A reader writes: We have a 150-year-old brick house with a stone foundation. There also is an addition with a concrete block foundation on the back. Both of the basements are damp and musty. We want to tighten up the house and insulate the basements, but we get conflicting advice. Is this a good idea? The sill area would be particularly hard to insulate.
Old houses often have lots of air leaks and rarely enough insulation, a combination that makes heating and cooling expensive. Sealing air leaks and adding insulation is always money well spent. This includes foundation walls. But what you want to avoid in the process is making the problem worse by trapping moisture and giving mold a chance to grow.
Foundation walls can be insulated effectively from either the inside or the outside. Several inches of extruded polystyrene foam on the outside keeps the foundation warm and helps prevent condensation inside.
Foam board is easy to add when the house is being built and the foundation walls are exposed. It’s obviously much more difficult after the fact, and the foam can give termites and carpenter ants a convenient way into the house. For these reasons, it’s probably easier to add insulation to the inside of the foundation walls.
One approach comes from the Building Science Corporation, a consulting and design firm that specializes in energy efficiency and building performance. Its solution is to add rigid foam insulation to the inside of the foundation and seal the seams with housewrap tape. This keeps most of the warm, moist air in the basement away from cooler foundation walls.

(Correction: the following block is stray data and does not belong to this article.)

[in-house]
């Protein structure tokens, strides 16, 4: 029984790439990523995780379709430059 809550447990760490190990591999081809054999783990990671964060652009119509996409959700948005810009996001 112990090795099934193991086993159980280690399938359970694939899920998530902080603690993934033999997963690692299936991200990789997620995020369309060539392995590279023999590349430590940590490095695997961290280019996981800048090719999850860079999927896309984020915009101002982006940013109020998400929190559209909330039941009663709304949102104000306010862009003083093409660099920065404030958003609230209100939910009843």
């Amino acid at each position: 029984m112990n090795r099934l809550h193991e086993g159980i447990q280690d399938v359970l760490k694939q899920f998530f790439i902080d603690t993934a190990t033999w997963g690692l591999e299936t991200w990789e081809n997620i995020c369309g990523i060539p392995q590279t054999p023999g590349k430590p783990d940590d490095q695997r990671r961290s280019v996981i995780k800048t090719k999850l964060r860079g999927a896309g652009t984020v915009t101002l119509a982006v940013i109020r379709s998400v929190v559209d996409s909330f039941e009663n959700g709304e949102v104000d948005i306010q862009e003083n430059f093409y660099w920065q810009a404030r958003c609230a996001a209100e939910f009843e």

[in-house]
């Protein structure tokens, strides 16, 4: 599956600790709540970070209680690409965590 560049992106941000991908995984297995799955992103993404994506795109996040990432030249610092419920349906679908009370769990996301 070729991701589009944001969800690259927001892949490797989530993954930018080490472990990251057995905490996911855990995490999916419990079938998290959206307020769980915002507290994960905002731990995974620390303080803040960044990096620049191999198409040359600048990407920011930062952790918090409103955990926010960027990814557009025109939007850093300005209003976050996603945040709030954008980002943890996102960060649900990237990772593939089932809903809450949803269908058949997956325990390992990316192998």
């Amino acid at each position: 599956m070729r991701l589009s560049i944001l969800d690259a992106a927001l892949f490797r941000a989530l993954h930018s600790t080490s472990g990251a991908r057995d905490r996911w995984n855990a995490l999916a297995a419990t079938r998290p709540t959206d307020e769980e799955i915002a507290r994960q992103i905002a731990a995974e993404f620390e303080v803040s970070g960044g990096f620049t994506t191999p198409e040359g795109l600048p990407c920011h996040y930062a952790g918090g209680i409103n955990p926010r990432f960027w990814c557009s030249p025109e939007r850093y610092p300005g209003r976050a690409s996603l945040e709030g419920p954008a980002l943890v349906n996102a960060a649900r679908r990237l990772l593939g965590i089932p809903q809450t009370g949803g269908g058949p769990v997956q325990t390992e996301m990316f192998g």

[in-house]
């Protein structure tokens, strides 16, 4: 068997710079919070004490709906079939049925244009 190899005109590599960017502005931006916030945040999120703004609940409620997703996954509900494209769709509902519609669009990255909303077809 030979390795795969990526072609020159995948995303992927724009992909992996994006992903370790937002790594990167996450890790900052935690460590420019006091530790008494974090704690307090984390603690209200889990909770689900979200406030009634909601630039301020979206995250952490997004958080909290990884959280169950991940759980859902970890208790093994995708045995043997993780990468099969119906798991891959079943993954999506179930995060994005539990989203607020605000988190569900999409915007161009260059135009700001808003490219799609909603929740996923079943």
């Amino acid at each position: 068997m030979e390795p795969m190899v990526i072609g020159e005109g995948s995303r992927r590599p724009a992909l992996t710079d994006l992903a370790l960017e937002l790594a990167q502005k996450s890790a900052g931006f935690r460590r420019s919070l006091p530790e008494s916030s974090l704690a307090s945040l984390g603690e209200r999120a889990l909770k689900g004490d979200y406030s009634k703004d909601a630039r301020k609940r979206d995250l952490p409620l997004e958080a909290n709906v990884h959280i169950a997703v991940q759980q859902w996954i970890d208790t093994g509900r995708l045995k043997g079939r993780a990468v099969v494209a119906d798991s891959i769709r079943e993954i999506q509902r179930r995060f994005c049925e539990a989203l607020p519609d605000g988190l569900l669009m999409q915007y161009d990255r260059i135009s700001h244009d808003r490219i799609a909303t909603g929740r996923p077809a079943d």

Add strapping over the top of the insulation and then gypsum drywall. This wall allows any moisture that does accumulate against the foundation wall to dry to the inside.
A suggestion you might hear is to build a wood frame wall on the inside of the foundation, insulate it with fiberglass batts and add a polyethylene vapor barrier to keep moisture away from the foundation. Don’t do it. Although the plastic keeps some moisture out of the wall, some leaks are inevitable, and the plastic traps moisture inside. This leads to rot and mold. Building Science maintains an excellent website where you can read more on this and other energy subjects (www.buildingscience.com).
Insulating the sill (also called the rim joist or band joist) is difficult. You can stuff fiberglass insulation into the framing and cover it with a plastic vapor barrier. But this is not going to do a great job. Spray-in polyurethane insulation would be much more effective. Closed-cell foam not only has very high R-values, but it also makes a good air and vapor barrier at the same time. The two-part foam fills nooks and crannies and seals off leaks better than anything else.
Polyurethane foam is usually applied by trained insulation contractors, and it’s fairly expensive. For smaller jobs, you can buy a kit that allows you to do the work yourself (one such company is at www.fomofoam.com).